How big impact do the different pressures have on the Baltic marine environment is one key task for the regions’ top experts, continuing their workshop today in Helsinki, Finland.

Clear-cut HELCOM online system ready for assessing Baltic nutrient pollution

​​​An efficient and more transparent is now set up by the coastal countries for producing assessments online on Baltic-wide eutrophication, a major environmental threat to the sea. The new automatized process, exceptional in
environmental assessments, combines and calculates monitoring data such as on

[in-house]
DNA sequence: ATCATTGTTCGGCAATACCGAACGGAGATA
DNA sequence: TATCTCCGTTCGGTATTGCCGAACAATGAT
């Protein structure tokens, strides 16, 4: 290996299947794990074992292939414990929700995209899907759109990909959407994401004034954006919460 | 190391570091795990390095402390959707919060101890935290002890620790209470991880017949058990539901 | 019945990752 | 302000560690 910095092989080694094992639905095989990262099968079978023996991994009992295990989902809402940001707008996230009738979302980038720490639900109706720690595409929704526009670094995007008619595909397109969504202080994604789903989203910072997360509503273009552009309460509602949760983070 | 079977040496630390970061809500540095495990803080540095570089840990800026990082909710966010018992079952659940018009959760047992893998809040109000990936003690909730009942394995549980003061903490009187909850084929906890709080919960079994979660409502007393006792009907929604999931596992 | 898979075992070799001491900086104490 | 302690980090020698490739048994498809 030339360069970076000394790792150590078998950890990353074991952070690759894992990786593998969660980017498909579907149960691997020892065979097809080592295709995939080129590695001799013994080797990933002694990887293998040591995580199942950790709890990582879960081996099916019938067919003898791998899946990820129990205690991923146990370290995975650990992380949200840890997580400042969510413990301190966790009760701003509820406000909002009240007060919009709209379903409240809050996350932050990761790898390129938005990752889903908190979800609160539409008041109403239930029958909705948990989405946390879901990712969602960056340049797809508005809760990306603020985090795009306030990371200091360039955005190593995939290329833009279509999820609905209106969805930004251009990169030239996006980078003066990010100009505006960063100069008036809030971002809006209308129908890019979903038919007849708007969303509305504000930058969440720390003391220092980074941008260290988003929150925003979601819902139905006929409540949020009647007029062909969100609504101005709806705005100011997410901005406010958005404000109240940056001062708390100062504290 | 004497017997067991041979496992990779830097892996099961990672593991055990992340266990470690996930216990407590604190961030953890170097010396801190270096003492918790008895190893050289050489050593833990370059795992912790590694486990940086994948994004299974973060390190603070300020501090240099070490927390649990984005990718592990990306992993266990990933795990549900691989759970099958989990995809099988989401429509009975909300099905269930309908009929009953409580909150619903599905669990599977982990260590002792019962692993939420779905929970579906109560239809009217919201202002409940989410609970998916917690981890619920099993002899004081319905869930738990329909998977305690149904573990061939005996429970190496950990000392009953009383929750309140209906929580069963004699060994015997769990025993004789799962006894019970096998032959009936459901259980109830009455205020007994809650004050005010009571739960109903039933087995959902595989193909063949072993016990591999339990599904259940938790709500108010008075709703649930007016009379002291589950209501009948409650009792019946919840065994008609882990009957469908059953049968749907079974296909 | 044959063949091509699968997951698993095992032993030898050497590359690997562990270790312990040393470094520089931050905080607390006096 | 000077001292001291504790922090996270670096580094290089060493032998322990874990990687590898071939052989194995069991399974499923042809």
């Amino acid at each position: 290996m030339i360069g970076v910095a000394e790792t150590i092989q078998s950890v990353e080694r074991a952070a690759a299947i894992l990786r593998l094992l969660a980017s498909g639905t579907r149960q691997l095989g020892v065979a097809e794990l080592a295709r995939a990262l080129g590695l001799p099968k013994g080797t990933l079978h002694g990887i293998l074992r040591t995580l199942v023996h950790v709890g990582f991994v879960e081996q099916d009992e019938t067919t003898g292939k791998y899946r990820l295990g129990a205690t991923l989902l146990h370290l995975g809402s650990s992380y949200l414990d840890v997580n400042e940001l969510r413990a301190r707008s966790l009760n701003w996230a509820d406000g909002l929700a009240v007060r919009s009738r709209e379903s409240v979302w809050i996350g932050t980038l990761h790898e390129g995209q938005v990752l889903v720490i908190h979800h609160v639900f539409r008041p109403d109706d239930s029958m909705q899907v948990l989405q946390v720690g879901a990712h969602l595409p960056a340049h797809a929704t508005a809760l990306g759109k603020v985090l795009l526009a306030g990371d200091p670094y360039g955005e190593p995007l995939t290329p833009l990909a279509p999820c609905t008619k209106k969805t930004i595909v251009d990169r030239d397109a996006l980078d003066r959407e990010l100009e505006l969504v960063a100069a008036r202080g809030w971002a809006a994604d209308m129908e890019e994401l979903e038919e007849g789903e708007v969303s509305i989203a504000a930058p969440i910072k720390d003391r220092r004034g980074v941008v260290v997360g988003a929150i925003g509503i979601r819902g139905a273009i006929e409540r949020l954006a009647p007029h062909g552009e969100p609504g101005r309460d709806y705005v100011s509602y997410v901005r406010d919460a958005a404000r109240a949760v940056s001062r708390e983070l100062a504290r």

nutrients, into resulting indicators and assessments.​ Moreover, the system incorporates an online review by nominated experts for improved quality check and transparency. The HELCOM assessment system, hosted by and developed together with the International Council for the Exploration of the Sea (), will provide straight access to up-to-date maps and country-wise data, to be released as part of the HELCOM Second Holistic Assessment of the Baltic Sea in 2017. Screenshot from the new Dataview. ​The new, more detailed information on the level of eutrophication in different basins of the Baltic Sea will enable much faster overall assessment of the status of the sea and the distance to Good Environmental Status, helping to make accurate management decisions for the benefit of the marine environment. The system pilots similar automated procedures foreseen by HELCOM for assessments of hazardous substances and biodiversity planned.  The online , established for testing the new assessment process, is published for demonstration purposes and may be of interest by experts and managers in other sea areas affected by eutrophication in Europe and beyond. The site includes a of the data submissions, data stations and test indicator products, providing for documentation of the review. The dataview also shows details on country-specific submissions of data on eutrophication-related parameters – phosphorus, nitrogen, chlorophyll-a and Secchi depth – as well as assessment products. The automated assessment workflow is the main deliverable of the finalized 2-year HELCOM . Other outcomes include a concise assessment explaining all the protocols of the assessment, to be used by experts involved in the assessments as well as any party interested in learning details about the assessment methodology. The project has also developed forthcoming HELCOM on eutrophication and improved updating the existing ones; proposed how to combine assessment of coastal and open waters stemming from different legislative frameworks; proposed for improved usage of satellite data along with the in-situ samples collected from monitoring points; and suggested a method on harmonizing coastal and open-sea assessments, among others.Links​ * * *Note for editorsThe Baltic Marine Environment Protection Commission, usually referred to as , is an intergovernmental organization of the nine Baltic Sea coastal countries and the European Union working to protect the marine environment of the Baltic Sea from all sources of pollution and to ensure safety of navigation in the region. Since 1974, HELCOM has been the governing body of the ‘Convention on the Protection of the Marine Environment of the Baltic Sea Area’, more commonly known as the Helsinki Convention.​ * * *For more information, please contact:Vivi Fleming-LehtinenProject Manager, EUTRO-OPER (until end of 2015)Finnish Environment Institute – SYKETel: +358 50 5984238E-mail: vivi.fleming-lehtinen(at)environment.fi Johanna LaurilaInformation SecretaryHELCOMTel: +358 40 523 8988E-mail: johanna.laurila(at)helcom.fi​